Experts back vaccination as best chance to protect others as COVID numbers grow

Health officials have been deployed across the country to encourage communities to be vaccinated amid rising COVID-19 infections.

A healthcare worker at Chris Hani Baragwanath Hospital prepares a COVID-19 vaccination on the first day of the vaccine rollout to frontline workers on 17 February 2021. Picture: Abigail Javier/Eyewitness News.

JOHANNESBURG - Health officials have been deployed across the country to encourage communities to be vaccinated amid rising COVID-19 infections.

This is part of government’s Vooma vaccination campaign.

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The drive will see more pop-up vaccine sites with officials urging the public to get immunised before the festive season.

Many hospitals overwhelmed by COVID admissions have reported that most patients did not get jabbed.

Despite these revelations, many people are still hesitant to get vaccinated, which is why the Vooma campaign is being used to drum up numbers and provide clarity for those with questions.

In just the last 24 hours, over 46,000 people in Gauteng got their jab, followed by the Western Cape's resident at over 22,000 jabs.

Vaccinations don’t require a booking and those with access to the internet can visit sacoronavirus.co.za to find their nearest site.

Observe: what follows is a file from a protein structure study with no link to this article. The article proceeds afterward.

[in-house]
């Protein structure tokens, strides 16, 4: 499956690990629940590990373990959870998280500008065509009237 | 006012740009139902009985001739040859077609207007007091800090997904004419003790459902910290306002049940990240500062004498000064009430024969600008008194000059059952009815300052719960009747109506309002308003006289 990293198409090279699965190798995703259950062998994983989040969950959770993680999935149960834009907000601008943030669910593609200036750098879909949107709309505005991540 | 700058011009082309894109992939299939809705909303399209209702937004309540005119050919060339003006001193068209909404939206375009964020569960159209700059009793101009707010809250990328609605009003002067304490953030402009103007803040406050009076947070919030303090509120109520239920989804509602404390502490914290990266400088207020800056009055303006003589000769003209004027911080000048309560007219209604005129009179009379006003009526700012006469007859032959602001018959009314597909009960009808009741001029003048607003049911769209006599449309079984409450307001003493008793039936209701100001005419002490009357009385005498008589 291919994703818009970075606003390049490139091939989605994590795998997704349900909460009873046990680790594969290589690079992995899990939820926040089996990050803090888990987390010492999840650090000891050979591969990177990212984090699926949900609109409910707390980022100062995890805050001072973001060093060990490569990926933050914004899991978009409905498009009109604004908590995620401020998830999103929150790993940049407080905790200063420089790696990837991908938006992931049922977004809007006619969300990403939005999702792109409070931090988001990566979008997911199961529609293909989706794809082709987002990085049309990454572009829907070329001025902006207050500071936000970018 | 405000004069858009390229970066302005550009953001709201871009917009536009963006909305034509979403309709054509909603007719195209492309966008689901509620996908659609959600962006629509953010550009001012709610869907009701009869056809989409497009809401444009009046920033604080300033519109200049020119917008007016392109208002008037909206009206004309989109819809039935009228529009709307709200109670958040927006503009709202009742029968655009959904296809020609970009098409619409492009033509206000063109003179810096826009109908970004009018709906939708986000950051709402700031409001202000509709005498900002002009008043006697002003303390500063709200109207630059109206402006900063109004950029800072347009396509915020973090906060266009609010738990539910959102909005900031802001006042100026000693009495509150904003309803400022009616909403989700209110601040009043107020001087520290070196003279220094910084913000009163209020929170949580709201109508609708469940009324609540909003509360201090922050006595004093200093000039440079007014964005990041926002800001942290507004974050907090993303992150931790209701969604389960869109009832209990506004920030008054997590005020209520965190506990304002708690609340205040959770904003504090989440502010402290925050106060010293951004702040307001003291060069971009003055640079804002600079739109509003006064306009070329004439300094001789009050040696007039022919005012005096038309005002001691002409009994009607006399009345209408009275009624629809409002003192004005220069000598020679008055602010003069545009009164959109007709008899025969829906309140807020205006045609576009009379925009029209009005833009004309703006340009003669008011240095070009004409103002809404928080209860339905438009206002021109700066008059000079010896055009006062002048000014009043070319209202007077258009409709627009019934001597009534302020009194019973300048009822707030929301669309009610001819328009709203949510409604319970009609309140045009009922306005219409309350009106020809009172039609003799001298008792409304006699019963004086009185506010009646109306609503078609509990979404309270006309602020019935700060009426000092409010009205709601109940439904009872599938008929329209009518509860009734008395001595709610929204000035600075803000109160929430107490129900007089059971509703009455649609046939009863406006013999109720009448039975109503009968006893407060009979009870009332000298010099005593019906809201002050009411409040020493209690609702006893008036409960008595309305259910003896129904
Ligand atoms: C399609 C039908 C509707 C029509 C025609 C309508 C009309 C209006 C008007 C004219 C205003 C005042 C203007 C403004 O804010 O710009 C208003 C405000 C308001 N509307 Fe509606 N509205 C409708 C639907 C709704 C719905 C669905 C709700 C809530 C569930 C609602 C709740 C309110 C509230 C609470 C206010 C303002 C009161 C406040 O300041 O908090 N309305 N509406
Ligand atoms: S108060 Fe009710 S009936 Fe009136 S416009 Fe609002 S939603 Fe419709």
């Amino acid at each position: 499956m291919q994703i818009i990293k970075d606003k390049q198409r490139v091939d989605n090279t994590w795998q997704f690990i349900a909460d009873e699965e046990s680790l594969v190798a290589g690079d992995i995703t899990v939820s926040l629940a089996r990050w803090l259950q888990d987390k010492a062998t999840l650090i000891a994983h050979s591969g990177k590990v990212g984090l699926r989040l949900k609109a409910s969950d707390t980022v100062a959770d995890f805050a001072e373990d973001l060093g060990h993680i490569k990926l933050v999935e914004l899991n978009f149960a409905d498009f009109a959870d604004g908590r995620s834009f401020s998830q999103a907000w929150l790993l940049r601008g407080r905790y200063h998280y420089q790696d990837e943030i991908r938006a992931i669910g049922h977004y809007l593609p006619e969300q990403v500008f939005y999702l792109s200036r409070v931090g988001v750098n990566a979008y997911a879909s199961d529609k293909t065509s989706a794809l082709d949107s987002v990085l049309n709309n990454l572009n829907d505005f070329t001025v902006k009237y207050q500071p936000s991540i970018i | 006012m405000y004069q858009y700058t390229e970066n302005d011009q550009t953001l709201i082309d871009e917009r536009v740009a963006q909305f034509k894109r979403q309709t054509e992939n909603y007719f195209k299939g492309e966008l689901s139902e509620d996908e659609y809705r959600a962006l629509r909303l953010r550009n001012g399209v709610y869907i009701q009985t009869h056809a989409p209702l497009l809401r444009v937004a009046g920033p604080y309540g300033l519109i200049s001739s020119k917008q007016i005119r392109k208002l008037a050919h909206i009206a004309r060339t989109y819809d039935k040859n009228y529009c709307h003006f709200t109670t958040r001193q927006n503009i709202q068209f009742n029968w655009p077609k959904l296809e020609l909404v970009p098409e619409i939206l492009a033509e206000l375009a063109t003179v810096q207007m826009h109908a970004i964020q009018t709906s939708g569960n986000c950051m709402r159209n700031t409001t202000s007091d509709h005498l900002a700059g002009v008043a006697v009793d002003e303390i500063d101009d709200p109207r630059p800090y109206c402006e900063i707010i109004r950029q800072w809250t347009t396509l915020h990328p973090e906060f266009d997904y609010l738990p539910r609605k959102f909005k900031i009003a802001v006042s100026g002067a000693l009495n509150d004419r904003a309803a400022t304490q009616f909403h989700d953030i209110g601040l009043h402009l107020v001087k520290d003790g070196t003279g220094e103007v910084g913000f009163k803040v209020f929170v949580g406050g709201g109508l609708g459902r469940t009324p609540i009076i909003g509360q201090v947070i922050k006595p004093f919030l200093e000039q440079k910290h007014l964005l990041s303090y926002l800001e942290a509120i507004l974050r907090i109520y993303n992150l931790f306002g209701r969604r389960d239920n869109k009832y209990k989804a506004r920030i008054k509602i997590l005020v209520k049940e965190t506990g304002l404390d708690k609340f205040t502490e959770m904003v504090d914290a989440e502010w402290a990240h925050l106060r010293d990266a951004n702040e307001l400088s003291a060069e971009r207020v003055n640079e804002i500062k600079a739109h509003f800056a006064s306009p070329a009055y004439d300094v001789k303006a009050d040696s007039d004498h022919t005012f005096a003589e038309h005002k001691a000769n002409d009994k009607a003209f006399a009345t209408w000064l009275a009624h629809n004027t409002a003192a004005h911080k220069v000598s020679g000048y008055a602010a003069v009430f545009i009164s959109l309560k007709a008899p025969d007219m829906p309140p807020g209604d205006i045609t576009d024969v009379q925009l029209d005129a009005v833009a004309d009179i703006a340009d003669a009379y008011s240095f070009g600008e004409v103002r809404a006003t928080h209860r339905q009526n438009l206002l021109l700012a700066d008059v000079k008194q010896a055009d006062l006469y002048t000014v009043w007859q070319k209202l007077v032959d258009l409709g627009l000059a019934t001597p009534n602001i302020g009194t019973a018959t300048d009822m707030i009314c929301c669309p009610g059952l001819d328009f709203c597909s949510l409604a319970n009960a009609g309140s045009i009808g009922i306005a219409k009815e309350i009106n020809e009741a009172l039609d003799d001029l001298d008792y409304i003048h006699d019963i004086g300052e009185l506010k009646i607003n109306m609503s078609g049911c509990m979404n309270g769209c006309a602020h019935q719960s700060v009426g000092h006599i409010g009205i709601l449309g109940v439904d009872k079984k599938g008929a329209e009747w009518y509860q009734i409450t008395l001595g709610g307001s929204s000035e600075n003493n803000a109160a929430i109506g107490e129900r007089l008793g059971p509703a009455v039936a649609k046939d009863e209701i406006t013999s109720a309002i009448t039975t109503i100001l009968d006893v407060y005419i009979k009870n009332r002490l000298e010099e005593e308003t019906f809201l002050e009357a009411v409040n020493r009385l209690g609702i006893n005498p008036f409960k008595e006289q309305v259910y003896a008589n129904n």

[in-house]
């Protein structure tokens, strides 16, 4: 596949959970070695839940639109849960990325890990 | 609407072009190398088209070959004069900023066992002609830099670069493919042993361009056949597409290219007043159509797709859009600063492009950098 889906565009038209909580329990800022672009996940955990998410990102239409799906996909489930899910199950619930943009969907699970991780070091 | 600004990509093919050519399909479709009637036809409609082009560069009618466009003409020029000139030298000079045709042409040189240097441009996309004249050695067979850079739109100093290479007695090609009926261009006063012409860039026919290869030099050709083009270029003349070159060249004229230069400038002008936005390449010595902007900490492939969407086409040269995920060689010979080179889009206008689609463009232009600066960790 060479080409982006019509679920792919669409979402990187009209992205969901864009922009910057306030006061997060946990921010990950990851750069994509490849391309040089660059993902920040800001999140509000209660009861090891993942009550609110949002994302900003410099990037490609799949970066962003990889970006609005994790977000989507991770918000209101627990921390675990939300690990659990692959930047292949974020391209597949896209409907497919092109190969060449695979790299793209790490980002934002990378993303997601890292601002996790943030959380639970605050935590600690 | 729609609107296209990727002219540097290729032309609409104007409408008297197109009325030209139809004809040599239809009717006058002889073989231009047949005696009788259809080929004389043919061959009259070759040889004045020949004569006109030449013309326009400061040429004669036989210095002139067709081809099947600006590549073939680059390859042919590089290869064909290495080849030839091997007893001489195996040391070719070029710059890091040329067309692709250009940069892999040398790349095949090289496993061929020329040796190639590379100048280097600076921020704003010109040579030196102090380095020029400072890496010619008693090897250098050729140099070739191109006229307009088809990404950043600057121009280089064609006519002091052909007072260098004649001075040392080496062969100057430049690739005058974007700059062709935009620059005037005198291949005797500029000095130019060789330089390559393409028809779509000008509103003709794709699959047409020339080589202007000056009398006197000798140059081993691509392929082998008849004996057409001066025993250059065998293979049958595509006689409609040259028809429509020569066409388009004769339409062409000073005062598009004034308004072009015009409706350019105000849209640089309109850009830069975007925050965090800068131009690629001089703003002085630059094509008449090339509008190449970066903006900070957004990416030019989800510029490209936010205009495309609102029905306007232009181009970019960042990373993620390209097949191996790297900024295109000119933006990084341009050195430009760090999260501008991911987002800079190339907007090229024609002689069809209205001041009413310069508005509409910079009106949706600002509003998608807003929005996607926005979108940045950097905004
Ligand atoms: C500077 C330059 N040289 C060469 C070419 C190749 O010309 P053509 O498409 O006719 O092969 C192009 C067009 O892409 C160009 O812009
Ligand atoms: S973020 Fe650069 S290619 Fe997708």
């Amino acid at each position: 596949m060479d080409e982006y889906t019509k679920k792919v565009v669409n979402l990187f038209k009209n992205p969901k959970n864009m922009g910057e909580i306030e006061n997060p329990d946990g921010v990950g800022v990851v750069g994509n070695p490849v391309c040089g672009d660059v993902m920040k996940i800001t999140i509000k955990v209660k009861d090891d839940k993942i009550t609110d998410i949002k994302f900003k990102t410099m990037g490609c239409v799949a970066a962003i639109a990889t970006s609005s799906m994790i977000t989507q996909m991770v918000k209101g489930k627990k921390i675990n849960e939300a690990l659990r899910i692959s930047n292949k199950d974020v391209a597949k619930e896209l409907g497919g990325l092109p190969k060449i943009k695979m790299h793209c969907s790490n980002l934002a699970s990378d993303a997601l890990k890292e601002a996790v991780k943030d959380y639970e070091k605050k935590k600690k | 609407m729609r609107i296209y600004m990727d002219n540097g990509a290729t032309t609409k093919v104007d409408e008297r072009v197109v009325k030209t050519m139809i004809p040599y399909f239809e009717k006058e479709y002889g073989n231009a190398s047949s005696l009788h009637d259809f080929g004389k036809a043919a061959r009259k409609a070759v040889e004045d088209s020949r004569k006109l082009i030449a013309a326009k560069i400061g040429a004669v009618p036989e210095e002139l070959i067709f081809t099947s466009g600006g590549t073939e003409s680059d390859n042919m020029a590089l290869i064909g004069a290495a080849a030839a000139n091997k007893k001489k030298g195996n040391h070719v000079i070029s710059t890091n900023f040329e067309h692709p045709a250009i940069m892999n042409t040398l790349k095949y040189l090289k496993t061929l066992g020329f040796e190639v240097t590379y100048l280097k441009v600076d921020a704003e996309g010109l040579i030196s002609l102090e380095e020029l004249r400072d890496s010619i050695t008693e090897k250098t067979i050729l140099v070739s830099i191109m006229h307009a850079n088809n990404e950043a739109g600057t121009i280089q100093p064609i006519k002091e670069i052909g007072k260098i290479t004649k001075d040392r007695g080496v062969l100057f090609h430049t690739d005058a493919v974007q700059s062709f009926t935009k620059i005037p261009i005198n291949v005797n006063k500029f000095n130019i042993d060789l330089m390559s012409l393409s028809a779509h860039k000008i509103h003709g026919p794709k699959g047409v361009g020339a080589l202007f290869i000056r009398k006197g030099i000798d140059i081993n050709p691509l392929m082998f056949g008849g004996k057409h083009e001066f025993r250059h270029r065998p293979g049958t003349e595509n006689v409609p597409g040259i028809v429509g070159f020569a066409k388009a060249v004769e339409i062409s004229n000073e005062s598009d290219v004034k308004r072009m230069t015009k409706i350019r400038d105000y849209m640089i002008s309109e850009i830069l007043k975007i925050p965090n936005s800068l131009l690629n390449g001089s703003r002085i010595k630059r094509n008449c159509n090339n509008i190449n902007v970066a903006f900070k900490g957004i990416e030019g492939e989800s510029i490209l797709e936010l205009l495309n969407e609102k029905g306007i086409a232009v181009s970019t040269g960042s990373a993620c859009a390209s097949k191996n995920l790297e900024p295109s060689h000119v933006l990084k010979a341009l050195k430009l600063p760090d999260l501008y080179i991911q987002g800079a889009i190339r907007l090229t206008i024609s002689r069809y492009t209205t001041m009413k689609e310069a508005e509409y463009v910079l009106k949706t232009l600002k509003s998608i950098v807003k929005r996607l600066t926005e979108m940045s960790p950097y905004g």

Government hopes to get at least 40% of the adult population vaccinated before the festive season.

Source: City of Cape Town

PREVENTING SEVERE ILLNESS

Meanwhile, Health Minister Joe Phaahla said those who were vaccinated could still get COVID-19 but being fully vaccinated would prevent them from getting severely ill.

Government had hoped to get 70% of the population vaccinated by January but with four weeks to go, just 37% of the eligible population has had the full dose.

Phahla said vaccination was the most reliable weapon against severe illnesses even though it was not a silver bullet.

The North West, meanwhile, is seeing an uptick in the number of people getting vaccinated, especially in the wake of the Omicron variant.

DELTA DOMINATES GLOBALLY

The Delta variant remains dominant and experts, governments and vaccine makers are urging people to take advantage of booster jabs where available.

Delta has proved able to evade vaccine defences against transmission better than the Alpha, Beta and Gamma COVID variants.

But jabs have remained highly effective at preventing severe illness from Delta, lowering the risk of overwhelming hospital resources.

With Delta still dominant in Europe, some countries are trying to accelerate their third jab campaigns.

Lab tests to measure Omicron's vulnerability to the vaccines in use today are under way, a process that should yield results in two to three weeks.

Pfizer, Johnson & Johnson and Moderna each say they have begun work on a new version of their vaccine specifically targeting Omicron in case existing jabs don't work against it.

When Delta arrived on the scene, Pfizer developed a jab especially for the variant but never rolled it out.

"Labs ended up relying on the fact that their jabs protected against severe COVID – but it still allows the virus to circulate," said Bruno Canard, a coronavirus expert at French national research institute CNRS.

Pfizer has promised a new vaccine within 100 days but the roll-out will take far longer and won't be in place before spring, Canard said.

"In the meantime, current vaccines protect against serious forms of COVID from the Delta variant."